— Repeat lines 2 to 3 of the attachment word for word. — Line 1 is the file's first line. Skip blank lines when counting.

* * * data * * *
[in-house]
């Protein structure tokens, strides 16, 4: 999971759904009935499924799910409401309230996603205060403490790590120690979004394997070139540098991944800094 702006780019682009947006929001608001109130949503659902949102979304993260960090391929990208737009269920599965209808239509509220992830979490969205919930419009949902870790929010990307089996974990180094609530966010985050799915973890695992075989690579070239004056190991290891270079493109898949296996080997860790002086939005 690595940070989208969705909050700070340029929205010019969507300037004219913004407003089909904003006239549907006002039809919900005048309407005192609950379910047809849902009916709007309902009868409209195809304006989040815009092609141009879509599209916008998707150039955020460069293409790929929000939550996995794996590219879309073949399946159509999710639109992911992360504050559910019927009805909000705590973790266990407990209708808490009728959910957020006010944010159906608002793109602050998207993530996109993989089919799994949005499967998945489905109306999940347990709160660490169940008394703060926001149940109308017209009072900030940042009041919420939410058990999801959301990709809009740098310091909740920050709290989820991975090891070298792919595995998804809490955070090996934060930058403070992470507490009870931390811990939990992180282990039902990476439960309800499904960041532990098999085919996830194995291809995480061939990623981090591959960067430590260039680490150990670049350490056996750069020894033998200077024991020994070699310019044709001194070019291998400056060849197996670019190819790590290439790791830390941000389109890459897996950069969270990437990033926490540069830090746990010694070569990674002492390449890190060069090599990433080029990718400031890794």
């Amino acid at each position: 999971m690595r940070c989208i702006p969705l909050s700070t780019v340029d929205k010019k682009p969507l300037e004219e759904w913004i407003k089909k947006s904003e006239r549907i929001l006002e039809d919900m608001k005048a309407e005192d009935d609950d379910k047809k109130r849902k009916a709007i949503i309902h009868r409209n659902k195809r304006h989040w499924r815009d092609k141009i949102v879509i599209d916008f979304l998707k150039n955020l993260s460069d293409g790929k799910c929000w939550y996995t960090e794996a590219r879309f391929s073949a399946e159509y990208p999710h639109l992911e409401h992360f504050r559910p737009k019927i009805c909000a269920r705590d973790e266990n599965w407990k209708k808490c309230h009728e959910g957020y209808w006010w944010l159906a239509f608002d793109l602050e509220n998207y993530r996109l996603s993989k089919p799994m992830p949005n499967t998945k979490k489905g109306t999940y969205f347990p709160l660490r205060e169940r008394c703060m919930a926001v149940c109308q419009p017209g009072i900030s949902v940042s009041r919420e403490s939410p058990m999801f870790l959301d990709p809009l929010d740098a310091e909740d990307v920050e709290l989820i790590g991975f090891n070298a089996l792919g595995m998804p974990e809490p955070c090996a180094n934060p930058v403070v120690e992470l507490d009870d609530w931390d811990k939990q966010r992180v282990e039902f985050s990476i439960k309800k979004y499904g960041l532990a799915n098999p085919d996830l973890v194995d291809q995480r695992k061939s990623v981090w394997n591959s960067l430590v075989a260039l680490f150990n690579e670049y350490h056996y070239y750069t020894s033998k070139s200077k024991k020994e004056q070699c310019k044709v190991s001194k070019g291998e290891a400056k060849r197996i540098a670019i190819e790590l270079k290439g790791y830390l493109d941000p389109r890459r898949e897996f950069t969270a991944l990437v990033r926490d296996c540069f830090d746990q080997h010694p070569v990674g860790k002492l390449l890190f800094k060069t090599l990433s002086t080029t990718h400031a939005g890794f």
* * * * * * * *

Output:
């Protein structure tokens, strides 16, 4: 999971759904009935499924799910409401309230996603205060403490790590120690979004394997070139540098991944800094 702006780019682009947006929001608001109130949503659902949102979304993260960090391929990208737009269920599965209808239509509220992830979490969205919930419009949902870790929010990307089996974990180094609530966010985050799915973890695992075989690579070239004056190991290891270079493109898949296996080997860790002086939005 690595940070989208969705909050700070340029929205010019969507300037004219913004407003089909904003006239549907006002039809919900005048309407005192609950379910047809849902009916709007309902009868409209195809304006989040815009092609141009879509599209916008998707150039955020460069293409790929929000939550996995794996590219879309073949399946159509999710639109992911992360504050559910019927009805909000705590973790266990407990209708808490009728959910957020006010944010159906608002793109602050998207993530996109993989089919799994949005499967998945489905109306999940347990709160660490169940008394703060926001149940109308017209009072900030940042009041919420939410058990999801959301990709809009740098310091909740920050709290989820991975090891070298792919595995998804809490955070090996934060930058403070992470507490009870931390811990939990992180282990039902990476439960309800499904960041532990098999085919996830194995291809995480061939990623981090591959960067430590260039680490150990670049350490056996750069020894033998200077024991020994070699310019044709001194070019291998400056060849197996670019190819790590290439790791830390941000389109890459897996950069969270990437990033926490540069830090746990010694070569990674002492390449890190060069090599990433080029990718400031890794």
């Amino acid at each position: 999971m690595r940070c989208i702006p969705l909050s700070t780019v340029d929205k010019k682009p969507l300037e004219e759904w913004i407003k089909k947006s904003e006239r549907i929001l006002e039809d919900m608001k005048a309407e005192d009935d609950d379910k047809k109130r849902k009916a709007i949503i309902h009868r409209n659902k195809r304006h989040w499924r815009d092609k141009i949102v879509i599209d916008f979304l998707k150039n955020l993260s460069d293409g790929k799910c929000w939550y996995t960090e794996a590219r879309f391929s073949a399946e159509y990208p999710h639109l992911e409401h992360f504050r559910p737009k019927i009805c909000a269920r705590d973790e266990n599965w407990k209708k808490c309230h009728e959910g957020y209808w006010w944010l159906a239509f608002d793109l602050e509220n998207y993530r996109l996603s993989k089919p799994m992830p949005n499967t998945k979490k489905g109306t999940y969205f347990p709160l660490r205060e169940r008394c703060m919930a926001v149940c109308q419009p017209g009072i900030s949902v940042s009041r919420e403490s939410p058990m999801f870790l959301d990709p809009l929010d740098a310091e909740d990307v920050e709290l989820i790590g991975f090891n070298a089996l792919g595995m998804p974990e809490p955070c090996a180094n934060p930058v403070v120690e992470l507490d009870d609530w931390d811990k939990q966010r992180v282990e039902f985050s990476i439960k309800k979004y499904g960041l532990a799915n098999p085919d996830l973890v194995d291809q995480r695992k061939s990623v981090w394997n591959s960067l430590v075989a260039l680490f150990n690579e670049y350490h056996y070239y750069t020894s033998k070139s200077k024991k020994e004056q070699c310019k044709v190991s001194k070019g291998e290891a400056k060849r197996i540098a670019i190819e790590l270079k290439g790791y830390l493109d941000p389109r890459r898949e897996f950069t969270a991944l990437v990033r926490d296996c540069f830090d746990q080997h010694p070569v990674g860790k002492l390449l890190f800094k060069t090599l990433s002086t080029t990718h400031a939005g890794f």